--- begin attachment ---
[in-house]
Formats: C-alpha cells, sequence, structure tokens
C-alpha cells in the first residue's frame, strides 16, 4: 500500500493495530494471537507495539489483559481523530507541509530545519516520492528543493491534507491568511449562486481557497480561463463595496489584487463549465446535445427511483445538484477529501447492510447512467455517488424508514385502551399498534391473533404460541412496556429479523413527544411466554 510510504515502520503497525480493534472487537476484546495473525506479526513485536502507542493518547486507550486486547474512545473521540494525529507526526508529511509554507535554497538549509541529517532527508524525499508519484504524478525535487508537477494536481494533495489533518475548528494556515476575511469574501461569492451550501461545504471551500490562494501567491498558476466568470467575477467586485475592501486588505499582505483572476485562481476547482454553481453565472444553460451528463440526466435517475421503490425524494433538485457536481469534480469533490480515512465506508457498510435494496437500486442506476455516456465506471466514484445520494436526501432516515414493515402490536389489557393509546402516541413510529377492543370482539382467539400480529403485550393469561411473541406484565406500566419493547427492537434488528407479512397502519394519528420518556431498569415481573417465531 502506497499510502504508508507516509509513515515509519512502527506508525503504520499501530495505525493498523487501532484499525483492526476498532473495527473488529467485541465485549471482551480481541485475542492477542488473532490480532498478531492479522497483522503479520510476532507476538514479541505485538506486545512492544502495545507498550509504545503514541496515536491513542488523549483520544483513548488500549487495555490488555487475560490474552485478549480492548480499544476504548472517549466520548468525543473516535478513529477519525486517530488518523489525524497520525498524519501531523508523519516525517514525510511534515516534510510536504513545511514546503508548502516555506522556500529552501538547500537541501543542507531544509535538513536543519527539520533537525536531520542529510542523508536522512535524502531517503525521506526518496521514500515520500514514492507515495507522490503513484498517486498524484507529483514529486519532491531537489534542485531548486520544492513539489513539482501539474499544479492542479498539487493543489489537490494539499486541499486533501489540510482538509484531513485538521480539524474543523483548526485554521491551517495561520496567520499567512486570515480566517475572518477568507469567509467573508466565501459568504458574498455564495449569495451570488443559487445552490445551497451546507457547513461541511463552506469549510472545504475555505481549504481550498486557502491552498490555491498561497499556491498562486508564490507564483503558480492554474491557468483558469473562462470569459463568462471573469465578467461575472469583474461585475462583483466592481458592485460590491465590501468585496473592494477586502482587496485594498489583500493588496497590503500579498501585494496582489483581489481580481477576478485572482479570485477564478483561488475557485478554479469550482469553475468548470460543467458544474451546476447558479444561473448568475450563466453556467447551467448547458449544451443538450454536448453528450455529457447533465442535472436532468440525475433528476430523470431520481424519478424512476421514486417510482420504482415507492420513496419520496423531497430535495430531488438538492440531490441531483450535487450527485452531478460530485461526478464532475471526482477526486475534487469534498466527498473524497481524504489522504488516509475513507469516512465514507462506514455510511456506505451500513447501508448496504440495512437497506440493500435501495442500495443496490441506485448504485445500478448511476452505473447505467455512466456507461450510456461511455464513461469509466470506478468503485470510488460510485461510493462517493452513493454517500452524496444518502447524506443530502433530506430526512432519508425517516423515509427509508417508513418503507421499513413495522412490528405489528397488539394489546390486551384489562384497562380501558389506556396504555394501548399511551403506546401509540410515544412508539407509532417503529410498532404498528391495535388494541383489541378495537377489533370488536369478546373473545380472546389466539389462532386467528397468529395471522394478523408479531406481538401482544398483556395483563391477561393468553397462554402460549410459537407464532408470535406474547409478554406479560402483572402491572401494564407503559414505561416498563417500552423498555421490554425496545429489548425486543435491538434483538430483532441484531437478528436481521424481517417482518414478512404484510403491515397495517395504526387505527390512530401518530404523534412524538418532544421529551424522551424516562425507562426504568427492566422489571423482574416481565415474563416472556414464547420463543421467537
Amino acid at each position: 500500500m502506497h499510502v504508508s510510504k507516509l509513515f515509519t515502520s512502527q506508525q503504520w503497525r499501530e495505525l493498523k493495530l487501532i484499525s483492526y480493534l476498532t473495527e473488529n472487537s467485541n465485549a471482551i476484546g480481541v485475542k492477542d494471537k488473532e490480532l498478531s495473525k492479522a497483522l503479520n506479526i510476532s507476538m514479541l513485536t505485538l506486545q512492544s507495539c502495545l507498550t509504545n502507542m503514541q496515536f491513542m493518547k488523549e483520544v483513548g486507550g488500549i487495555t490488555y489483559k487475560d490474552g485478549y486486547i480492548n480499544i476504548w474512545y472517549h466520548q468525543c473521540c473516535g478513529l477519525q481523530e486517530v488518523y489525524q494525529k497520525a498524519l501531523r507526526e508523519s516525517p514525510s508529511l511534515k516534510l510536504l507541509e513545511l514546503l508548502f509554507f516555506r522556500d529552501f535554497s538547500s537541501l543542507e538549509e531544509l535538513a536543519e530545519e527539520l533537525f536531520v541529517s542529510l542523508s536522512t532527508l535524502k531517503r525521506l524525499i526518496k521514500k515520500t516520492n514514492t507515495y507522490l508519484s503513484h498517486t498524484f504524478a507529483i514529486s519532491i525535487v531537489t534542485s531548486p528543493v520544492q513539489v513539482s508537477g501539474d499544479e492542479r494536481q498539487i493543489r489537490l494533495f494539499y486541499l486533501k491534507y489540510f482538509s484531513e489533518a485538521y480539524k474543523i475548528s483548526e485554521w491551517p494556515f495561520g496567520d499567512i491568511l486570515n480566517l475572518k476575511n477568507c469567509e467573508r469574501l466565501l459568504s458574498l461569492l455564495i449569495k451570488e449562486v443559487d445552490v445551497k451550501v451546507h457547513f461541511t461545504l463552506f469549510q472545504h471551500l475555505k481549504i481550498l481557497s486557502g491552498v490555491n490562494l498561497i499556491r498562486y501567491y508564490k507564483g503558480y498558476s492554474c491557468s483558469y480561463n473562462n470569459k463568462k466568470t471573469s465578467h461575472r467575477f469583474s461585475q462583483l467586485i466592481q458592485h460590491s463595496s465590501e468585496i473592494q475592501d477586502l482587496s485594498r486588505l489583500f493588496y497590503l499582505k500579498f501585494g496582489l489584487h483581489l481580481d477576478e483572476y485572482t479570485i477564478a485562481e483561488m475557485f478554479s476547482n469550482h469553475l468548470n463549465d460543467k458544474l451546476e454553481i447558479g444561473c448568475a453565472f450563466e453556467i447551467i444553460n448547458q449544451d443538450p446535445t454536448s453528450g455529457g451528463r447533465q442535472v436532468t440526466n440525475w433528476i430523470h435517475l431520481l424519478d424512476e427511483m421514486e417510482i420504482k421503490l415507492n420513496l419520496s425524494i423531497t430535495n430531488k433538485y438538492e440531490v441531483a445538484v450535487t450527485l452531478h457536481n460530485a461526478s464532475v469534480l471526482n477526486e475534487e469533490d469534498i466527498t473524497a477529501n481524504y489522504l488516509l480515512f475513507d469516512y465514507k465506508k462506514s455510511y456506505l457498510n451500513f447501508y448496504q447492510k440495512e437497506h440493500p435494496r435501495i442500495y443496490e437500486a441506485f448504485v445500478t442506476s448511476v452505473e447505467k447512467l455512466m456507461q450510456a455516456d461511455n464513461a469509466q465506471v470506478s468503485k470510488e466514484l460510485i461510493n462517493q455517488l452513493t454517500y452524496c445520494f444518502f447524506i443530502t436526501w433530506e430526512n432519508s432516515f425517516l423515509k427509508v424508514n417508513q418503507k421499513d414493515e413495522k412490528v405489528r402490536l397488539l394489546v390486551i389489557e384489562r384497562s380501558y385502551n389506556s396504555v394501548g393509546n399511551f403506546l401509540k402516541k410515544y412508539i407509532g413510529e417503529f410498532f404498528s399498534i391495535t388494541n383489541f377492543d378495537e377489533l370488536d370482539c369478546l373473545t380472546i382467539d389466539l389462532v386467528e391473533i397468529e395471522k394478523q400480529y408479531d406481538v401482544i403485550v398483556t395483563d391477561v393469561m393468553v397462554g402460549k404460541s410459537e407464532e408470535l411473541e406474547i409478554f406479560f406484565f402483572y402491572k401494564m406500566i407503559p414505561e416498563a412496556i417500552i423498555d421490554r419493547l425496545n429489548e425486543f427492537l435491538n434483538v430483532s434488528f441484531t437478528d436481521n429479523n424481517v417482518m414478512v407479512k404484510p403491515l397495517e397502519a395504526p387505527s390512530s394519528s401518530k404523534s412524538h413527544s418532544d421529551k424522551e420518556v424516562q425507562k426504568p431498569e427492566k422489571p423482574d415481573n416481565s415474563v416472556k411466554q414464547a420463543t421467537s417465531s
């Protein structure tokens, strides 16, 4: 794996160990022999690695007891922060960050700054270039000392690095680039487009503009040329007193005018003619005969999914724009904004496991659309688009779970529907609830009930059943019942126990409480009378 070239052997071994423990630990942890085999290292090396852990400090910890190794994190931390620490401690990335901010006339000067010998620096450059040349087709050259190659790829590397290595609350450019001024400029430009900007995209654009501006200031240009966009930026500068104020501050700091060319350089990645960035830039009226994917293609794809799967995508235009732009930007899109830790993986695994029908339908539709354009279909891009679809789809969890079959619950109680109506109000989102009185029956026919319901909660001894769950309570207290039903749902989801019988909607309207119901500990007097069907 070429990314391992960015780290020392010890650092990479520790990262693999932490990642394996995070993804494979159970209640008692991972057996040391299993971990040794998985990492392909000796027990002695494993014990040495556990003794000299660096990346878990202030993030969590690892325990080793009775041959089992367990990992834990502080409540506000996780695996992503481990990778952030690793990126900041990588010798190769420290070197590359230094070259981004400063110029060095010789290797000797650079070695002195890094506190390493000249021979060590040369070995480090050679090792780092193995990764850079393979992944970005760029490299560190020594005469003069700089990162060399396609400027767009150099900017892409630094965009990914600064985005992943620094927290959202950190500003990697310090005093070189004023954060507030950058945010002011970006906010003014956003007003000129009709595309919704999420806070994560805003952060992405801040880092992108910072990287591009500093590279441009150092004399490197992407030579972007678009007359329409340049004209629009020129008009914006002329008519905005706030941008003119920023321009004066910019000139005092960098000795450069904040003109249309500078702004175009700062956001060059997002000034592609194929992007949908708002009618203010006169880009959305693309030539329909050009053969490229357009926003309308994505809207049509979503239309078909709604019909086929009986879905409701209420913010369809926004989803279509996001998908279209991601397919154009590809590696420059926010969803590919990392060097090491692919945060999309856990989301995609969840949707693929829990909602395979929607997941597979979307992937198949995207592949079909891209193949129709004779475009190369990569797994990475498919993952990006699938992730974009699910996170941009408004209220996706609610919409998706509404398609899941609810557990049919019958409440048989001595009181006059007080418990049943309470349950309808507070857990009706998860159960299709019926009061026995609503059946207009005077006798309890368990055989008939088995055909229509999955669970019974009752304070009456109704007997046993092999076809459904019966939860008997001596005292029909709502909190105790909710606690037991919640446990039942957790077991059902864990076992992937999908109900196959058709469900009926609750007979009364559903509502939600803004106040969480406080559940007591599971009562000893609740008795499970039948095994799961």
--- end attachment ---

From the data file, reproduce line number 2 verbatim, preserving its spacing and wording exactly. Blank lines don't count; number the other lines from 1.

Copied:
Formats: C-alpha cells, sequence, structure tokens